As pretty as this dress might seem at sight, this beast was a nightmare to make. Luckily there is at least a happy conclusion! I do love wearing this – it totally feels like the best of a classic dress (in a vintage design no less) which is comfortable, feminine, handy (with the pockets), and oh-so flattering! This is a faux asymmetric wrap dress reissue, first released by Burda Style in January 1958, very applicable and wearable for today.
I did have a different plan for how I intended this dress to turn out for this project but I felt it was best to listen to the fabric and leave what’s well enough alone! I’ll admit that a good part of the problems I encountered here were because of my choice of fabric. I hate the fickleness and frustrating delicacy of an all-cotton knit! But that can’t take all the blame. You see, I find Burda Style’s vintage designs to be quite problematic and almost always an exhausting near disaster that requires much fine tuning and the outlook of possible tragedy acceptance to turn into a success. It’s not so much the fault of the garment design lines…I find the problem is mostly with the patterns’ ill assembly and poor sizing. This is why I stupidly keep using Burda’s vintage designs – because in the end they do turn out a wonderful vintage garment with a modern, timeless feel!
A 1950s Dior-style flower, made by me as well from fabric leftovers of the lining, was sewn onto a clip and became both my matching accessory and color contrast. My prized vintage style leather Miz Mooz heels tie in the retro feel and provide a neutral tan. However, the blooming rhododendron bushes (behind me) at our towns botanical gardens sure made me realize that blue is more of a neutral color than I thought. It pairs well with all the colors of spring!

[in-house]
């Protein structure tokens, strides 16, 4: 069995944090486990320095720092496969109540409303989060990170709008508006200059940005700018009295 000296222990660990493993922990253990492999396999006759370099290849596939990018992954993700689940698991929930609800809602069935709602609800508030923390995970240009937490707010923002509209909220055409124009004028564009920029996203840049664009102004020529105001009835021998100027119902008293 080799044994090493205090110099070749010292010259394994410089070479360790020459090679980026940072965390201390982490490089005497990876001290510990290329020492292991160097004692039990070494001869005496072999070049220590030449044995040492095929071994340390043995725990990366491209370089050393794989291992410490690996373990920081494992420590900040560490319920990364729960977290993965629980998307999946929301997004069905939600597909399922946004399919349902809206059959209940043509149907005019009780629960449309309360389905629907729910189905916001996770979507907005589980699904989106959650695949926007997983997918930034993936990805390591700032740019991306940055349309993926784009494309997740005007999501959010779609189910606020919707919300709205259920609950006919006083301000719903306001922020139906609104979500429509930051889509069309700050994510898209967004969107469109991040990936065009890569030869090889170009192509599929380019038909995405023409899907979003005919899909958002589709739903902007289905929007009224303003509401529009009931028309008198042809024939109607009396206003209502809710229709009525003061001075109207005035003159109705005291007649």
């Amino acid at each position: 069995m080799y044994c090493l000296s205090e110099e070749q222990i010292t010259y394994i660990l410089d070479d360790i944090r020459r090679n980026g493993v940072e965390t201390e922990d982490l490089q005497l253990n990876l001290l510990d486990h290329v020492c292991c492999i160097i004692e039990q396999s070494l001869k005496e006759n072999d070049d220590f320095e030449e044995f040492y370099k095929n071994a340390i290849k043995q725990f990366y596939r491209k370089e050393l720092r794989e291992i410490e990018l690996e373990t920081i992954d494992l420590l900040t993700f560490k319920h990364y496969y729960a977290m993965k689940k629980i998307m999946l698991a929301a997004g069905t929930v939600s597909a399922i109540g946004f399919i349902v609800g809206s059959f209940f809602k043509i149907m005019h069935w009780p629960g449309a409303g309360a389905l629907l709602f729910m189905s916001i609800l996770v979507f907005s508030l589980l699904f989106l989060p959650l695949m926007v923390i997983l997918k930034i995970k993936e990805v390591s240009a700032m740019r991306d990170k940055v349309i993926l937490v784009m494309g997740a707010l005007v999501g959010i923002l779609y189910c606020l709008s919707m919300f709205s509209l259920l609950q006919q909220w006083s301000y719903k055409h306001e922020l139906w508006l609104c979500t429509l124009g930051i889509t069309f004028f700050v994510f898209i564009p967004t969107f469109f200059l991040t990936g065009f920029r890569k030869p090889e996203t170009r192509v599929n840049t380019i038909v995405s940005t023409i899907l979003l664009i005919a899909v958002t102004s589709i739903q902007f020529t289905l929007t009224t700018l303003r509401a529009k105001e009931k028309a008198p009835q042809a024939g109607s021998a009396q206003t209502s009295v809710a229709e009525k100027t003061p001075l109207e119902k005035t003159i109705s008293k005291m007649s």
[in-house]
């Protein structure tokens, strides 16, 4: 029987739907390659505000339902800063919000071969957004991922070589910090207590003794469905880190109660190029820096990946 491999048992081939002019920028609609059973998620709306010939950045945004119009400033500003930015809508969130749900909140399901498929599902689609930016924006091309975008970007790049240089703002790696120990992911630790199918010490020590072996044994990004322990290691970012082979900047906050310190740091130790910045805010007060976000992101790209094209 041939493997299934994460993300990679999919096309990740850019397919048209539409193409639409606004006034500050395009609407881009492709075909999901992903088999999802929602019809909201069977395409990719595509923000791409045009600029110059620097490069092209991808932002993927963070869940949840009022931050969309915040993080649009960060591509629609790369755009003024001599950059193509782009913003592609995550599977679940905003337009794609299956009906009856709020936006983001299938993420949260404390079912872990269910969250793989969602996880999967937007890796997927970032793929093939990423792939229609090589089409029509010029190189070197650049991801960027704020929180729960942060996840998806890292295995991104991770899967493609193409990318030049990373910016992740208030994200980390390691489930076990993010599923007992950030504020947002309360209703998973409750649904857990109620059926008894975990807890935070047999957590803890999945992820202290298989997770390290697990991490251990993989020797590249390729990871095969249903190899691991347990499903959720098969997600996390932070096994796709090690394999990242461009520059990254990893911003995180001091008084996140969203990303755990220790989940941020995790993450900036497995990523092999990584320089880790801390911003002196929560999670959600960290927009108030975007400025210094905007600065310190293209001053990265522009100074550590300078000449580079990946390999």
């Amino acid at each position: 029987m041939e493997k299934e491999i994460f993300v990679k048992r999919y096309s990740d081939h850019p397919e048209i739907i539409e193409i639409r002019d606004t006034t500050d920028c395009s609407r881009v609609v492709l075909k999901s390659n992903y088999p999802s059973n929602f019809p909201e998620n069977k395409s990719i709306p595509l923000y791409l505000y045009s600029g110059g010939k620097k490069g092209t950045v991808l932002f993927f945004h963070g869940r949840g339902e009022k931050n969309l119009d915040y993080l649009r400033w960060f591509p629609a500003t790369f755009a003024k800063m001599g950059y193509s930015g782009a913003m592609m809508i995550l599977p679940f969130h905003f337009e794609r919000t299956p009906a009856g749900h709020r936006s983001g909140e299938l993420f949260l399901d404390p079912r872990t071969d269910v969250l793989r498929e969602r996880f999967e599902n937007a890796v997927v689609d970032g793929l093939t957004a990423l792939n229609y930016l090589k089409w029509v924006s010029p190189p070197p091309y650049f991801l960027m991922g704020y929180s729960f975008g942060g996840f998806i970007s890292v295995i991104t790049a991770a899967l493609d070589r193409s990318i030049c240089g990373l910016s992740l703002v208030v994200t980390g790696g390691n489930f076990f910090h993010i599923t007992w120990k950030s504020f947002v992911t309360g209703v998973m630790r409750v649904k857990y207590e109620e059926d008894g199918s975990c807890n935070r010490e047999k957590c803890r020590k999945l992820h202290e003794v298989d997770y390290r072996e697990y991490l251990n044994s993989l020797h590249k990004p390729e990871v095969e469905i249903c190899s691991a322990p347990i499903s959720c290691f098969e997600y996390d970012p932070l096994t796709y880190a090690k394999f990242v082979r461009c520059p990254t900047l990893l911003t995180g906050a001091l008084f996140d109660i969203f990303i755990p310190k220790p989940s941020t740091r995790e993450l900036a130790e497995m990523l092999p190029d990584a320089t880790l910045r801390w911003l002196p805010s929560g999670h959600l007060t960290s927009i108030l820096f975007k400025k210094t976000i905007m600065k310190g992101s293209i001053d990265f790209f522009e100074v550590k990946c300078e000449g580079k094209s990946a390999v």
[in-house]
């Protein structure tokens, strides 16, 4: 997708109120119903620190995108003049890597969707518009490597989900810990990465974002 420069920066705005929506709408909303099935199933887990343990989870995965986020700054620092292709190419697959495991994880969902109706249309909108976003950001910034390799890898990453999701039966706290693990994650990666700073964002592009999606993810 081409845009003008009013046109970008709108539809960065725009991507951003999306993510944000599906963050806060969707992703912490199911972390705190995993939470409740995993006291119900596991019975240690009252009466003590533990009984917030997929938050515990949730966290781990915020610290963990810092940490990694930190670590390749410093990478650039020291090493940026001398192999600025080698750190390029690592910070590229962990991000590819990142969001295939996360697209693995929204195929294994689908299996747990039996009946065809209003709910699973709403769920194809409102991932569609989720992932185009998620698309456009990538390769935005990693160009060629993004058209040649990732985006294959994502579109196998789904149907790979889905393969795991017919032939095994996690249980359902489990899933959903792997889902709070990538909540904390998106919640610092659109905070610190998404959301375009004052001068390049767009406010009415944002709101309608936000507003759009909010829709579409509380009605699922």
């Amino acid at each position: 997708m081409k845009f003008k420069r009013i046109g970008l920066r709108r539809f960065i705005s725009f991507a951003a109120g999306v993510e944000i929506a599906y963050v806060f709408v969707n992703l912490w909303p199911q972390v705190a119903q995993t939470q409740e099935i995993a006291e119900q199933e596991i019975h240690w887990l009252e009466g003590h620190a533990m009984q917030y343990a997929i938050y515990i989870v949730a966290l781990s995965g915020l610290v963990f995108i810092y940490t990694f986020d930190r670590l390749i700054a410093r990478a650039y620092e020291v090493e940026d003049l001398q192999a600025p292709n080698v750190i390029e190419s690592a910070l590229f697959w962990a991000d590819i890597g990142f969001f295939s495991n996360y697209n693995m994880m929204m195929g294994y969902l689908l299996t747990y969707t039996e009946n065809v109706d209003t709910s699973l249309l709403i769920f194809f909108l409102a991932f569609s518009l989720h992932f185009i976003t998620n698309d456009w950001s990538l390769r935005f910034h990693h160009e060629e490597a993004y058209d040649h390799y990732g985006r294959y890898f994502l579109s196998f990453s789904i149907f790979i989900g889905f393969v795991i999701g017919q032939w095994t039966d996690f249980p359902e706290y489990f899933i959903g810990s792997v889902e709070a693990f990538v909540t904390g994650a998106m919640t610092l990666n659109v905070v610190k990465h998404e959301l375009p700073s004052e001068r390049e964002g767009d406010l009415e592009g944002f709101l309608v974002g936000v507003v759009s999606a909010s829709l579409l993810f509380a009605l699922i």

FABRIC: dusty blue 100% cotton knit for the outside, and polyester interlock to line the inside
PATTERN: Burda Style #122, “Retro Style Dress” a 1958 design from January 2018
NOTIONS: All I needed was thread and a zipper, both of which were on hand
TIME TO COMPLETE: My dress took me about 30 hours, which is twice the time it takes me for a “normal” dress. It was finished on April 20, 2018
THE INSIDES: All raw edges are completely covered by the second skin interlock lining inside!
TOTAL COST: Taking into account that the fabrics for my dress have been in my stockpile for maybe up to 15 years now, I’m counting this project as a free, no-cost, stash-busting success!
Now, as for any Burda Style pattern, printing and/or tracing is necessary to have a usable pattern to lay on your desired fabric. My pattern was came from the monthly magazine issue, using a roll of sheer medical paper to trace the pieces out from the insert sheet, but if you buy from the online store, you download, print, and assemble the PDF file you receive first. It’s at this preliminary step that I pick out my chosen size and add in your choice of seam allowance width (I normally add in 5/8 inch allowance), but others do this directly on the fabric as they are cutting out. A scissor with a magnetic ruler guide attached helps immensely for adding on the seam allowance easily. Sorry to repeat something you might already know, but this is just an “FYI” for those that don’t. Now, prepare yourself for unbridled criticism in the form of a sewist’s horror story.
When I was making this dress, there were so many inconsistencies with the balance marks not fitting quite right and little areas everywhere that needed stretching in the ease just to have everything match up. I do not necessarily think this was due to faults from my tracing out of the pattern either – I am usually so very precise about being ‘perfect’ at the preliminary stages to a project. These pattern irregularities make me definitively say that this needs to be made with a knit. I’m not talking about one with a high spandex content or one that is super drapey. The model garment is I believe made using a wool jersey. I can see a quality scuba knit even working out well here. Either way, I would recommend choosing something with a nice body and a stable give to its stretch for this dress to be a success. A knit will be more forgiving to the inadequacies of the pattern’s assembly, yet it also needs to be a material that will help this lovely dress keep it wonderful 50’s design.